Something that stands out about Anna’s work is her interest in developing designs that look like they haven’t gone through any digital processes. When she sees designs “in a sort of flat, pixel, clickable, editable landscape,” it “makes me long to see something that looks solid and unchangeable,” she explains. Although the finished appearance of her animations seem effortless, her processes are elaborate. Anna dubs her way of working humorously as a “ping pong match between paper and computer.” With her first serve of the match, she makes her initial sketch – ping. She returns the serve with a scan and a careful edit on Photoshop – pong. Then follows a focused rally between analogue and digital, repeating the cycle until she’s happy with the result. This “input-output dance,” although fiddly, is a vital ritual in her practice and helps her to execute animations which “look less like a gif and more like you’re witnessing a poster come alive.”
This sense of a poster coming “alive” is really felt in Anna’s branding project for Everpress’s Type in Focus collection, “Outside the Lines”. As the animation begins we are presented with a static sans serif typeface which is then compellingly “undressed” to reveal a collection of dancing lettering in Anna’s playful style. She loves working on projects that give her the space to work fluidly and move away from “uniformity.” She was in her element on her project An A-Z of Type Terms: Proper and Improper when she designed “a type term for every letter of the alphabet.” But she has also shown her eloquence in communicating very abstract concepts for design briefs. When she did a project for Google Design’s article Why Google Needs UXEs, she was delighted by the challenge to “visually represent a profession that’s quite hard to define anyway.” It is impressive to see how Anna represents really quite technical ideas in a visually interesting way, whilst still retaining her signature, light-hearted style.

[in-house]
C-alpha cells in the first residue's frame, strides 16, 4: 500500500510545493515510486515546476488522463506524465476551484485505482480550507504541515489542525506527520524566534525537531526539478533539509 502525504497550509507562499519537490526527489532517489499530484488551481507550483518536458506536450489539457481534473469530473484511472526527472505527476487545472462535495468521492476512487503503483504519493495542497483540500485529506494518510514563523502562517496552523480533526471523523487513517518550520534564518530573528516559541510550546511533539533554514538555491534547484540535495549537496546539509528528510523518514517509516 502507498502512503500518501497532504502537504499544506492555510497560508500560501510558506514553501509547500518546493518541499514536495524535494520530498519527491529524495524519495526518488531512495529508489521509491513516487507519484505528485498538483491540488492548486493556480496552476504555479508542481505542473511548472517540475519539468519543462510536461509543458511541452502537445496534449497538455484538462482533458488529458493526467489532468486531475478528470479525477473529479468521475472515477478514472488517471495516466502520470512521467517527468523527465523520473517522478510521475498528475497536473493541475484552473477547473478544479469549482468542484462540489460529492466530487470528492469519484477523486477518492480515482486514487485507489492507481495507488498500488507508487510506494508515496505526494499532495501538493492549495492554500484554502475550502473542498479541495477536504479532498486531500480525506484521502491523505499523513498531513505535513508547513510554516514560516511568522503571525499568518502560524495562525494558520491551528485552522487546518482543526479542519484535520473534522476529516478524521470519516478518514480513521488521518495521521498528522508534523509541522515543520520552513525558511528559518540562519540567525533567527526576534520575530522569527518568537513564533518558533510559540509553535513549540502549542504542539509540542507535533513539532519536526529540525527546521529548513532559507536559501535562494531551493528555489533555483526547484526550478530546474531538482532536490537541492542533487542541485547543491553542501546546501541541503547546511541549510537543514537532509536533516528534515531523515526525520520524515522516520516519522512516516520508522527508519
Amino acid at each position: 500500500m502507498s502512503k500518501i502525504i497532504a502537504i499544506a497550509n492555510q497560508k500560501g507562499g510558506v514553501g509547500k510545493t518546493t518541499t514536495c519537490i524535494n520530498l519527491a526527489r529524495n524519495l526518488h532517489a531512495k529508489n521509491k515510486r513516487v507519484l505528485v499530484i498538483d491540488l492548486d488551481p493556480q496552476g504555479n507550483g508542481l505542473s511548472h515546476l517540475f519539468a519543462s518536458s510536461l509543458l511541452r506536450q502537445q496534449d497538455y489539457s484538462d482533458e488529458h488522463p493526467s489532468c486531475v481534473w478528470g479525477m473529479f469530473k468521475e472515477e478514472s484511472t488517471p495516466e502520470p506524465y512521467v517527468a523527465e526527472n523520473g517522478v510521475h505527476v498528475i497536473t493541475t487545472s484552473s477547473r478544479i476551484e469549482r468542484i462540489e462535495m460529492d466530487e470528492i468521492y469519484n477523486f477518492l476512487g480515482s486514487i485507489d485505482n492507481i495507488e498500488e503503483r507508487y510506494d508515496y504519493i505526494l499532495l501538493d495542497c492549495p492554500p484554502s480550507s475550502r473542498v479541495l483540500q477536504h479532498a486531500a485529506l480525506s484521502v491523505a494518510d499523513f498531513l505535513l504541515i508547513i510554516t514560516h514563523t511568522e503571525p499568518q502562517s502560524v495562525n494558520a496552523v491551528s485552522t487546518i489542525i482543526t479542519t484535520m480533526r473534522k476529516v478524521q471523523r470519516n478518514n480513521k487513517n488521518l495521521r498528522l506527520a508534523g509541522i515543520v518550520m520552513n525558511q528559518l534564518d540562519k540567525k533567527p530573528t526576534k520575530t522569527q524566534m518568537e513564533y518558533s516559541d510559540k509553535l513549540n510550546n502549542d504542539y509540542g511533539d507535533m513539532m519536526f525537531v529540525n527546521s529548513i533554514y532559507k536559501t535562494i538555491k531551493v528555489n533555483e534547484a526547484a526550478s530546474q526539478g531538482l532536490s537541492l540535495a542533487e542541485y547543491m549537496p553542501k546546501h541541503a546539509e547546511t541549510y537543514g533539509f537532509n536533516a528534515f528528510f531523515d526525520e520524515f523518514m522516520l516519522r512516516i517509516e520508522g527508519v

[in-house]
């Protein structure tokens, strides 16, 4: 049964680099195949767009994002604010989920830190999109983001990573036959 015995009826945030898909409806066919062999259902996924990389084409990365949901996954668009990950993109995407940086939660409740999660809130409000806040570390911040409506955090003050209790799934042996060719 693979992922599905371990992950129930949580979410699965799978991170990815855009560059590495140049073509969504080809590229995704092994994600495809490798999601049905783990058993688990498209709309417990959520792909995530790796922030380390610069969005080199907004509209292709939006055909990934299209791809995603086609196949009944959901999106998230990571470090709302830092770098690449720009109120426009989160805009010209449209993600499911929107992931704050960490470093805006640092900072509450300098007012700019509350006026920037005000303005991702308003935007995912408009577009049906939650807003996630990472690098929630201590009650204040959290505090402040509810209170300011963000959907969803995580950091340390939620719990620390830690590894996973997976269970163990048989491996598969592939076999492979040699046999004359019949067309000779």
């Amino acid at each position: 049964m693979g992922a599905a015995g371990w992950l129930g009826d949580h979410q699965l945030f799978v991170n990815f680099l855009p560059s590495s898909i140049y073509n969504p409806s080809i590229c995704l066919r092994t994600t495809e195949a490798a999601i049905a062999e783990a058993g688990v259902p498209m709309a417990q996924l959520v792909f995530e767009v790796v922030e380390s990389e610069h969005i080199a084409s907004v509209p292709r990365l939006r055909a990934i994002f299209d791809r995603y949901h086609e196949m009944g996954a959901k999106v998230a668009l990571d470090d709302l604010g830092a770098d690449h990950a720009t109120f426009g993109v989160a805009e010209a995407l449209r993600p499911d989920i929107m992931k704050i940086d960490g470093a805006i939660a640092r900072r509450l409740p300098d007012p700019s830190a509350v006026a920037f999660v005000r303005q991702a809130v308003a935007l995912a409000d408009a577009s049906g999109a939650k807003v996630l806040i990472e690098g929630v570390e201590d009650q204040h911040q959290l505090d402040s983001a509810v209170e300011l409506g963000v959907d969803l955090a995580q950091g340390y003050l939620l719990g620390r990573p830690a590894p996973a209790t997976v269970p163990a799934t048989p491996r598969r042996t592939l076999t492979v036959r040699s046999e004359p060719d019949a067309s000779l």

As we close the interview Anna admits feeling nostalgic for “how my brain felt at uni.” She misses the “meatiness of the projects” and being in a “big class with everybody’s ideas bouncing off the walls.” She’s thinking of doing a master’s just as soon as she’s decided what subject she wants to focus on… We can’t wait to see how this next big plan feeds into her work.